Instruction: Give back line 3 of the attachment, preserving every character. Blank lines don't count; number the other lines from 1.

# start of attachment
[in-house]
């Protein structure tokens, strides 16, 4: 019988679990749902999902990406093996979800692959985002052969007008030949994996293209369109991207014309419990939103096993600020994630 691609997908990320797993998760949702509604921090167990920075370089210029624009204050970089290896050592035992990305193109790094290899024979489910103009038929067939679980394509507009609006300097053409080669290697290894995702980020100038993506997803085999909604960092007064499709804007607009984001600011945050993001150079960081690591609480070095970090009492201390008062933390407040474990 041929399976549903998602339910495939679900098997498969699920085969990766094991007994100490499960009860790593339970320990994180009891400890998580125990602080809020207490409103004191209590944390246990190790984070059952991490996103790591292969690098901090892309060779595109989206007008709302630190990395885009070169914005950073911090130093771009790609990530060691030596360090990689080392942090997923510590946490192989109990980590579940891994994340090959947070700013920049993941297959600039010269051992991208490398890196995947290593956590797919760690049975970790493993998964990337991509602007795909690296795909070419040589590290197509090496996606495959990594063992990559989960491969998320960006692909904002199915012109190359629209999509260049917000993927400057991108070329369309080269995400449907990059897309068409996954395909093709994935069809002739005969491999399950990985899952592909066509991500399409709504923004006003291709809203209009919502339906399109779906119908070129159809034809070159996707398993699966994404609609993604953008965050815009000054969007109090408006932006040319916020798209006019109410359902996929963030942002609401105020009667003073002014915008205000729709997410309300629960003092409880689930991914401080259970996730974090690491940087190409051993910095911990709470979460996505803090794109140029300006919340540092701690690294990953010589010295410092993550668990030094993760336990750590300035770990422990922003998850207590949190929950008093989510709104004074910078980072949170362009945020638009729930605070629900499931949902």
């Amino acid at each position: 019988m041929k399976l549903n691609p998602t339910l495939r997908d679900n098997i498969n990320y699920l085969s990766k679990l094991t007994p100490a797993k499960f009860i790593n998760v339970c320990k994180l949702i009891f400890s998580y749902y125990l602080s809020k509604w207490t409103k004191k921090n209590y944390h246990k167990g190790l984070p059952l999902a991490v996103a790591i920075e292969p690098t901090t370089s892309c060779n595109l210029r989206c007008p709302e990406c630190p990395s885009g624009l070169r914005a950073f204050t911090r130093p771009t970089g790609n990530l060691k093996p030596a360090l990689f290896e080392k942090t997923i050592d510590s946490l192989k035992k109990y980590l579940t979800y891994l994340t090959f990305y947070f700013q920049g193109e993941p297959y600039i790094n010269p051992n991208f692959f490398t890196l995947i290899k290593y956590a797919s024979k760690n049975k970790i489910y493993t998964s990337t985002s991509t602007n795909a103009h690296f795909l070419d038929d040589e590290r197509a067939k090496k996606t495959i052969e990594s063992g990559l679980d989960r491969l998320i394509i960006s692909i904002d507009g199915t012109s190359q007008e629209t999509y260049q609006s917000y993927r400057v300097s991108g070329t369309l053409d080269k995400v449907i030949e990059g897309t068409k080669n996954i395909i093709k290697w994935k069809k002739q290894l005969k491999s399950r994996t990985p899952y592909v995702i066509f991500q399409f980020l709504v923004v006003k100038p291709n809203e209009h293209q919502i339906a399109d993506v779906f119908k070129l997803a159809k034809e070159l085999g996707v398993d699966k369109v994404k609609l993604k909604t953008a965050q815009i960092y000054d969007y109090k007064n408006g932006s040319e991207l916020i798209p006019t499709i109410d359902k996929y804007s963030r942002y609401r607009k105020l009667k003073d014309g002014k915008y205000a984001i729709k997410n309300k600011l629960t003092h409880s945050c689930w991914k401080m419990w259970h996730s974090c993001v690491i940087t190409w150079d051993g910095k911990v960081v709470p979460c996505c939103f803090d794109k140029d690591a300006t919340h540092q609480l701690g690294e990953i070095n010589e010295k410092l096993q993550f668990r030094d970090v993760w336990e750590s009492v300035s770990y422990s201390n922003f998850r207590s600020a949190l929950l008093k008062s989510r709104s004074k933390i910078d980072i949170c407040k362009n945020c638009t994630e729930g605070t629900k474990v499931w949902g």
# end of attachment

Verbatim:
């Amino acid at each position: 019988m041929k399976l549903n691609p998602t339910l495939r997908d679900n098997i498969n990320y699920l085969s990766k679990l094991t007994p100490a797993k499960f009860i790593n998760v339970c320990k994180l949702i009891f400890s998580y749902y125990l602080s809020k509604w207490t409103k004191k921090n209590y944390h246990k167990g190790l984070p059952l999902a991490v996103a790591i920075e292969p690098t901090t370089s892309c060779n595109l210029r989206c007008p709302e990406c630190p990395s885009g624009l070169r914005a950073f204050t911090r130093p771009t970089g790609n990530l060691k093996p030596a360090l990689f290896e080392k942090t997923i050592d510590s946490l192989k035992k109990y980590l579940t979800y891994l994340t090959f990305y947070f700013q920049g193109e993941p297959y600039i790094n010269p051992n991208f692959f490398t890196l995947i290899k290593y956590a797919s024979k760690n049975k970790i489910y493993t998964s990337t985002s991509t602007n795909a103009h690296f795909l070419d038929d040589e590290r197509a067939k090496k996606t495959i052969e990594s063992g990559l679980d989960r491969l998320i394509i960006s692909i904002d507009g199915t012109s190359q007008e629209t999509y260049q609006s917000y993927r400057v300097s991108g070329t369309l053409d080269k995400v449907i030949e990059g897309t068409k080669n996954i395909i093709k290697w994935k069809k002739q290894l005969k491999s399950r994996t990985p899952y592909v995702i066509f991500q399409f980020l709504v923004v006003k100038p291709n809203e209009h293209q919502i339906a399109d993506v779906f119908k070129l997803a159809k034809e070159l085999g996707v398993d699966k369109v994404k609609l993604k909604t953008a965050q815009i960092y000054d969007y109090k007064n408006g932006s040319e991207l916020i798209p006019t499709i109410d359902k996929y804007s963030r942002y609401r607009k105020l009667k003073d014309g002014k915008y205000a984001i729709k997410n309300k600011l629960t003092h409880s945050c689930w991914k401080m419990w259970h996730s974090c993001v690491i940087t190409w150079d051993g910095k911990v960081v709470p979460c996505c939103f803090d794109k140029d690591a300006t919340h540092q609480l701690g690294e990953i070095n010589e010295k410092l096993q993550f668990r030094d970090v993760w336990e750590s009492v300035s770990y422990s201390n922003f998850r207590s600020a949190l929950l008093k008062s989510r709104s004074k933390i910078d980072i949170c407040k362009n945020c638009t994630e729930g605070t629900k474990v499931w949902g």